Year Inducted: 1975
With an outstanding playing career spanning 30 years, Jim Smith is certainly a worthy candidate for induction into the Sports Hall of Fame in the category of baseball.
Jim was born in Parham Ontario, north of Kingston and, believe it or not, started playing senior ball with that team in the Frontenac County League at the age of 12.
In 1921, he moved to Smith Falls, noted as a hothead of baseball, where he played as a pitcher and infielder for 3 years in the Ottawa Valley Senior League.
The next move was to Webster, New York; outside of Rochester, in 1924, a semi-professional team in the Monroe County League. His exceptional talents as an all-round player, but particularly pitching were quickly recognized. He was offered and accepted employment with Stromberg-Carlson of radio fame to play for that company in the Rochester City League, while still continuing to play for Webster.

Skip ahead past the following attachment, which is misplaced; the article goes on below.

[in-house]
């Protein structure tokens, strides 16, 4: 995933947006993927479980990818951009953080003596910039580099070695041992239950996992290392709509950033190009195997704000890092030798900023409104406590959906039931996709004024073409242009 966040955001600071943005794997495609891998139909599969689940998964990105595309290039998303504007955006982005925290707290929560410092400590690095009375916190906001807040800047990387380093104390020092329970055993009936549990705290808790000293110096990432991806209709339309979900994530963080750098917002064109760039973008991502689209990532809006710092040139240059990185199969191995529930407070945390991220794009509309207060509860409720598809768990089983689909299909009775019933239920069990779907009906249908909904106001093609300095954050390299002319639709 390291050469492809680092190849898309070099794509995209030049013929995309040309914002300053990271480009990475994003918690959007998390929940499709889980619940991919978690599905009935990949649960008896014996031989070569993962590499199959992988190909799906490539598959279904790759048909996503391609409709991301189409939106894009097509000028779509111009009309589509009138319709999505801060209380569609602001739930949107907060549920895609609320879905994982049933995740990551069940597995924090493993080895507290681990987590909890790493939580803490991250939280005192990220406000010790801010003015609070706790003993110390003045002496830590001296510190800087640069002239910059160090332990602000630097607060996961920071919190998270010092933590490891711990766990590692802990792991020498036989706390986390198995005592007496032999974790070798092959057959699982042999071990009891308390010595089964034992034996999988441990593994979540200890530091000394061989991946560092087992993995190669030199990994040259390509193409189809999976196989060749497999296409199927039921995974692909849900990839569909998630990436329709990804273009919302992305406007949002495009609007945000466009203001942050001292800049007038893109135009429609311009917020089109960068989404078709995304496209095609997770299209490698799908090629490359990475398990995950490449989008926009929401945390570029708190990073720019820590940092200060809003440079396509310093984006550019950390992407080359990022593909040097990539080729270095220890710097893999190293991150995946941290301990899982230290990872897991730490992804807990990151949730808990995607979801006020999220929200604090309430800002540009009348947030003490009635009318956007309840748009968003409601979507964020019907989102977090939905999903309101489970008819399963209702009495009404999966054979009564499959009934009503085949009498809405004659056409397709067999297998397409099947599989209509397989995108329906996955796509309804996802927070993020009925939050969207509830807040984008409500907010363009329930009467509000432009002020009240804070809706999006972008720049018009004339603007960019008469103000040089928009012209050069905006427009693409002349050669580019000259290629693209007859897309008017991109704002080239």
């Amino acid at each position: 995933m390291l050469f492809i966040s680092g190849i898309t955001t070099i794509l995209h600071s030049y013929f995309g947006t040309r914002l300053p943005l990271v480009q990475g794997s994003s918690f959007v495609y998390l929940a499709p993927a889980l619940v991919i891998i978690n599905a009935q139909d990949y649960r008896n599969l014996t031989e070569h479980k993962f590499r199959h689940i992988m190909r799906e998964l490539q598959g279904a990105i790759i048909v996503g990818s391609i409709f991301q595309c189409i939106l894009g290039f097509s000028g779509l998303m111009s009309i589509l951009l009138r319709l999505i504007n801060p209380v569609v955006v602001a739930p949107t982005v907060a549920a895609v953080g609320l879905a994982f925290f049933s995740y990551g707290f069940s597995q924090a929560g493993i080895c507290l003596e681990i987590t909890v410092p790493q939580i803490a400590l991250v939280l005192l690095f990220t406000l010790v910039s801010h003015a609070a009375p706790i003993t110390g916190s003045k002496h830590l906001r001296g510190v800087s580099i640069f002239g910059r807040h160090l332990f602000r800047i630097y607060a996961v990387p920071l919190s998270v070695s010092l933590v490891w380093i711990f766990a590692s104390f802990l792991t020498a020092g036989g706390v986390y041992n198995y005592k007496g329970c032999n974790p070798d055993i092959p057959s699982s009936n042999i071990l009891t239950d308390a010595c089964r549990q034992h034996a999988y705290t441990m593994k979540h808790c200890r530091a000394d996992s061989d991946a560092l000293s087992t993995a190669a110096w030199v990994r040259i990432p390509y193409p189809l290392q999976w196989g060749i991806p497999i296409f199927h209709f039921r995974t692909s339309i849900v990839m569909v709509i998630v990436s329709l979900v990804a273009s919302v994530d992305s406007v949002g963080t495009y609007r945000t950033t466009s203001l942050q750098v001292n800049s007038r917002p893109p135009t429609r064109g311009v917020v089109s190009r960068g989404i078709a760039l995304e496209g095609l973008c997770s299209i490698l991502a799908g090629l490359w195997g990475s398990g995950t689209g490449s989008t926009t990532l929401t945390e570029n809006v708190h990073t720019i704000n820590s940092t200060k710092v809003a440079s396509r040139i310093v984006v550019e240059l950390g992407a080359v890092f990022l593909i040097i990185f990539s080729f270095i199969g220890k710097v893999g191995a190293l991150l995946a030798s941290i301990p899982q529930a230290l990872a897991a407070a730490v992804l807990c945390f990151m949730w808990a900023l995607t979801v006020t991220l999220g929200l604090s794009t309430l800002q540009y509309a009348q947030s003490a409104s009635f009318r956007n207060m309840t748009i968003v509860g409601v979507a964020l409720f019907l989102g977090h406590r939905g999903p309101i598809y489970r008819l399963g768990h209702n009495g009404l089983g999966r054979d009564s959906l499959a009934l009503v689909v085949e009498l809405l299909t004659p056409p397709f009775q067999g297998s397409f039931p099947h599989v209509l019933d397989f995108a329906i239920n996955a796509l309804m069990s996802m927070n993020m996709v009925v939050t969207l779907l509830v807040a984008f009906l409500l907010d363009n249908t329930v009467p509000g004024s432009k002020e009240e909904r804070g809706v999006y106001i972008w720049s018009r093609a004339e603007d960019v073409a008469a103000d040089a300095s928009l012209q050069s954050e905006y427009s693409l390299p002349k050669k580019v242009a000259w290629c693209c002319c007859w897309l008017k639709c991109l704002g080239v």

For two years, he was the leading pitcher, and although pitchers are traditionally poor hitters, he led the league in batting average over a 3 year period.
Several players from these two leagues went on to play in the International and Major Leagues.
Jim was invited to Spring training by the Toronto Maple Leafs of the International League but, having married, he considered security more important so he declined to remain with Stromberg-Carlson.
However, with the 1929 crash and the beginning of the Great Depression, the company was forced to close its doors and Jim was out of work. He came to Cornwall in 1931 and obtained employment with Courtaulds and continued his playing career with Moose lodge in the City League and later with Cornwall in the strong St. Lawrence Valley League, a league which evetually became semi-professional.
With the outbreak of war, Jim joined the Cornwall Basic Training Centre Team, and finished his long and outstanding baseball career in 1945.